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James Thurgood

inside the Forbidden City

by James Thurgood

         this Ming nightmare:  hordes
tromping imperial courtyards,
                             barbarians mugging
                   for posterity
                      from royal balconies

we squeeze, shove shoulders
                                              to metal rails
                  stretch, strain, crane
        raise cameras to faces, over heads
              for shadowed glimpses
of satin cushions long-faded under
   kowtowing courtiers and concubines
      – pushy crowds with earned entry
               to sheds of crumbling treasure
hope for a shimmer of silk
clack of fan
                    in regal hand
– we press the bars and gawk
           like peasants brought to witness
the jailed Last First Wife
         – who warned her Emperor
   the Japanese despise your Ching Dynasty
                                     demand towels, water
                             clean linen
             of ghost servants,
       her own body risen against her
                 for starving it of opium

                                                   back home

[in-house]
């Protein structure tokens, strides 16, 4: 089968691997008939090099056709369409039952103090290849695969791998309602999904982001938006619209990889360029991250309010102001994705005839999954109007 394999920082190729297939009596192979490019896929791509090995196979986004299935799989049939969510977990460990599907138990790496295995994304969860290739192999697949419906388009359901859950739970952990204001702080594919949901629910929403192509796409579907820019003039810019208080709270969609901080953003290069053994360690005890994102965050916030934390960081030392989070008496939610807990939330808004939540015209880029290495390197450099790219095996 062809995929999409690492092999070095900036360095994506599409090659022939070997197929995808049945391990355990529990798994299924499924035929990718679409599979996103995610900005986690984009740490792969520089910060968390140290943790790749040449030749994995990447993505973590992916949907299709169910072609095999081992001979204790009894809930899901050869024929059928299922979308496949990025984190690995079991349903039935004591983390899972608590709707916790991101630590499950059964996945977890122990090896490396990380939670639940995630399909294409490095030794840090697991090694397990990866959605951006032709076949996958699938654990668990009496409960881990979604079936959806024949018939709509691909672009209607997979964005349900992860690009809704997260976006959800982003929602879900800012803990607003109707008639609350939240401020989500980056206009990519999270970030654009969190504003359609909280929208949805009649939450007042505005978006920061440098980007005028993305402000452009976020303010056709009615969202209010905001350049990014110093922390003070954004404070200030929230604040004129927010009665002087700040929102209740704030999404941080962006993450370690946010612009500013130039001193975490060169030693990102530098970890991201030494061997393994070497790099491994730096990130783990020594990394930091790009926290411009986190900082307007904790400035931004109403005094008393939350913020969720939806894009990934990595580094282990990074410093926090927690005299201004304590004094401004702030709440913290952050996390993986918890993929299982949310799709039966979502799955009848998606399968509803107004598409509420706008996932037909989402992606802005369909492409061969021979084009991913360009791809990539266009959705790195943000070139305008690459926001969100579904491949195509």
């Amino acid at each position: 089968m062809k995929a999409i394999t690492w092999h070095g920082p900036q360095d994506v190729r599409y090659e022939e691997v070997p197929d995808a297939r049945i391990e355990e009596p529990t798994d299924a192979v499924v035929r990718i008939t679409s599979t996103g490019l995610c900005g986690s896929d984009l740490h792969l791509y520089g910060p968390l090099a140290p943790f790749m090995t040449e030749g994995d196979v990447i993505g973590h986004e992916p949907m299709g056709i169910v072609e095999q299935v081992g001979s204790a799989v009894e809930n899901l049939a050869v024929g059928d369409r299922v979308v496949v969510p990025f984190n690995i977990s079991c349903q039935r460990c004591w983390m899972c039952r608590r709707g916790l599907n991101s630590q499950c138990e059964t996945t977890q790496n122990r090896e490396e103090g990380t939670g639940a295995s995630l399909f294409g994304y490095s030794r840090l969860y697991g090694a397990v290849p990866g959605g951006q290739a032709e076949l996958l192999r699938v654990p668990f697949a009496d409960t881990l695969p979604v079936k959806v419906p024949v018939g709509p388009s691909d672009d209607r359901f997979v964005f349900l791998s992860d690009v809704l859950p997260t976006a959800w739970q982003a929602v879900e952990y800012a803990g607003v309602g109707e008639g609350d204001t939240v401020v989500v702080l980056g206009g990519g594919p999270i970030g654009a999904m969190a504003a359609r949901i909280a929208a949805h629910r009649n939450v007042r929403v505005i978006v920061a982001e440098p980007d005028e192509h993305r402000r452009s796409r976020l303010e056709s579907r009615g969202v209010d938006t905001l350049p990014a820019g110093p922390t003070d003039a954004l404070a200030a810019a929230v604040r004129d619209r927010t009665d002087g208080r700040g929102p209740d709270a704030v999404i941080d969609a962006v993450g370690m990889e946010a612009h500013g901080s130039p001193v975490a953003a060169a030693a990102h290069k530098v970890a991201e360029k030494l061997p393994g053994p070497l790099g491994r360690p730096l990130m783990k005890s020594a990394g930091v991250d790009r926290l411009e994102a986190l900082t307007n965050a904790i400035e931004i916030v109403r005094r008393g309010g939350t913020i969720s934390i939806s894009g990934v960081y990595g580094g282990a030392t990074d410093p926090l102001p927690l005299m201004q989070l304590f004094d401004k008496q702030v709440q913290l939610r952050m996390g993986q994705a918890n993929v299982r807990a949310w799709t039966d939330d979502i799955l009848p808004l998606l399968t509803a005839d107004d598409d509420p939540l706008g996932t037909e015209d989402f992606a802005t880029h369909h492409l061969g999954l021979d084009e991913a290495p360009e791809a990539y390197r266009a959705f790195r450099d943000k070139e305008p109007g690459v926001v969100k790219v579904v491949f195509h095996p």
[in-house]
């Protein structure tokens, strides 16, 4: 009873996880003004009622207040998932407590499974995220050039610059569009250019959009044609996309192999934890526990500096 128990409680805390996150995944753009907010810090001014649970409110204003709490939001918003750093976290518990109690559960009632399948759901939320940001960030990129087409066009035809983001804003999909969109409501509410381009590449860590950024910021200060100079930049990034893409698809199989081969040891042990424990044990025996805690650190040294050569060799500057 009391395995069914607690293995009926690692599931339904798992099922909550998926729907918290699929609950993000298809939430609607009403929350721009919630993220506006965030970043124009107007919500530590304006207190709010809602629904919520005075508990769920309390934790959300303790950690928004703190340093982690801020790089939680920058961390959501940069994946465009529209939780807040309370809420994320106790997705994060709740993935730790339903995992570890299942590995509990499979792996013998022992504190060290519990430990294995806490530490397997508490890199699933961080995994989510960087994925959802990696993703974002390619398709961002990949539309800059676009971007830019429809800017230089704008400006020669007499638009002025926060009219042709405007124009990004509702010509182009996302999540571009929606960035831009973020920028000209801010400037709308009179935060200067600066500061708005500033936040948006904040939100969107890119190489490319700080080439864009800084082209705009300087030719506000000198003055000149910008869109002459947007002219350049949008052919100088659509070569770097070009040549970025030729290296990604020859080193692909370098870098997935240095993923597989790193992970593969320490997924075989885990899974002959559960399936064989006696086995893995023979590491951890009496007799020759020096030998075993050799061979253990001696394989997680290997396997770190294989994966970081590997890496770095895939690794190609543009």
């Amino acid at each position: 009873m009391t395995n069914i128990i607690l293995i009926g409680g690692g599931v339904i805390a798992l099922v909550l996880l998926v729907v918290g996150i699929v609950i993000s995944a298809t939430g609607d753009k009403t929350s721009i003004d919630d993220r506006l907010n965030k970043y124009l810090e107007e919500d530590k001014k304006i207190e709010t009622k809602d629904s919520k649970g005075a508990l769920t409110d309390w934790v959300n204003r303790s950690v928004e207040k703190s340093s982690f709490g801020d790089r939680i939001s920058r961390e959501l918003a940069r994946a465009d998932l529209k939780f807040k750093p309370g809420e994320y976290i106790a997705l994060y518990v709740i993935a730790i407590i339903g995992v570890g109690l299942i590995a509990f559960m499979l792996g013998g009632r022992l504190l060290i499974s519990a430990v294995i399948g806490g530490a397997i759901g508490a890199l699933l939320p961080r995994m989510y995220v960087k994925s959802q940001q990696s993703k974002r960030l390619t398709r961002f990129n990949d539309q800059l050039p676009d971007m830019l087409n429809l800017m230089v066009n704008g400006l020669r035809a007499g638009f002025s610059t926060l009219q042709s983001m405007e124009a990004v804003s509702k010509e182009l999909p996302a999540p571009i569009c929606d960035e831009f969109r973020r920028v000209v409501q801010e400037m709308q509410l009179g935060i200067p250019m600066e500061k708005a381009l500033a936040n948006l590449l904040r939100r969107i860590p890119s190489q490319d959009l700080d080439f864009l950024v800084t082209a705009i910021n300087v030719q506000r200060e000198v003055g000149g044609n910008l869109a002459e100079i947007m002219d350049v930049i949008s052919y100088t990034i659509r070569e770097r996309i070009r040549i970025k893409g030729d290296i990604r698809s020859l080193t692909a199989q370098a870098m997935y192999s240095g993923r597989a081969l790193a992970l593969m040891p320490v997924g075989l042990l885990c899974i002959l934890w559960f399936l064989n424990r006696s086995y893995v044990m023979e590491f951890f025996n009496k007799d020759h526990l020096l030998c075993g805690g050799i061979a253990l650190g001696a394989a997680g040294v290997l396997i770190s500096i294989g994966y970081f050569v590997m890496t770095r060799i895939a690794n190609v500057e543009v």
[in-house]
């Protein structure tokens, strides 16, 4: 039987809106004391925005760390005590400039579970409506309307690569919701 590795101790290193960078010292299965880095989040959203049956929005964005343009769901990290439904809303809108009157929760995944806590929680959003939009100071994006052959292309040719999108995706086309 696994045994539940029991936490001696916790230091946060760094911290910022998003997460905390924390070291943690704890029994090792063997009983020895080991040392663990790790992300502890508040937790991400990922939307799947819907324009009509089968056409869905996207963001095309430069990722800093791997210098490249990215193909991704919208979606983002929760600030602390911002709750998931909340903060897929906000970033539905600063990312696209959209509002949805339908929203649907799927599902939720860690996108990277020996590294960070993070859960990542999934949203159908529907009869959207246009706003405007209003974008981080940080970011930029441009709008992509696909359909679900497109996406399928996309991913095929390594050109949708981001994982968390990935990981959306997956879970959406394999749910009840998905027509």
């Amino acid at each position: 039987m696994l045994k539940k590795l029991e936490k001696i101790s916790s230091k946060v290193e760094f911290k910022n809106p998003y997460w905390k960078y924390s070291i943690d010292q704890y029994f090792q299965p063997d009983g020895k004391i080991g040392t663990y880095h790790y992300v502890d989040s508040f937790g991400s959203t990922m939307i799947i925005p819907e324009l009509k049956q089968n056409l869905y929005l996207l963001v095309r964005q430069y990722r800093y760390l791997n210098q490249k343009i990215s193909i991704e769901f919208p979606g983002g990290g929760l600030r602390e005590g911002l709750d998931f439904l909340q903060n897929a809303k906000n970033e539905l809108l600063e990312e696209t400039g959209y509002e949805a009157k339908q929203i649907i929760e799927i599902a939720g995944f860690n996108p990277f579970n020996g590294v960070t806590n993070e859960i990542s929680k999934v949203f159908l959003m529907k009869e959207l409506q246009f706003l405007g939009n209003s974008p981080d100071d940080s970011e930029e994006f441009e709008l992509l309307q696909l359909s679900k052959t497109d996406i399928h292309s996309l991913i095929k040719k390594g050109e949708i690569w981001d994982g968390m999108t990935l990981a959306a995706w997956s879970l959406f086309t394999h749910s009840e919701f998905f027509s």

we will tell our neighbours
                    but bending to work
     wish, some of us
                           guards had
                                        barred the gates

letter from Donghai

  wake up, Father, till I tell you
             how you’d like it, this pier
     where beat-up wooden boats herd five-six deep
black and blue hulls splintered, faded
     red flag jolly aloft each main-mast
          decks grey with ground sea-grime
                white with tromped and broken shells
burly boys toting tubs abrim
       with rubber tentacles and finned legs
             shell and scale all iridescence
                    all purples, yellows, silvers, pinks
                 murk-greens – bristles, claws
       horns and webs – feelers, fangs
– where sun-browned girls in scarves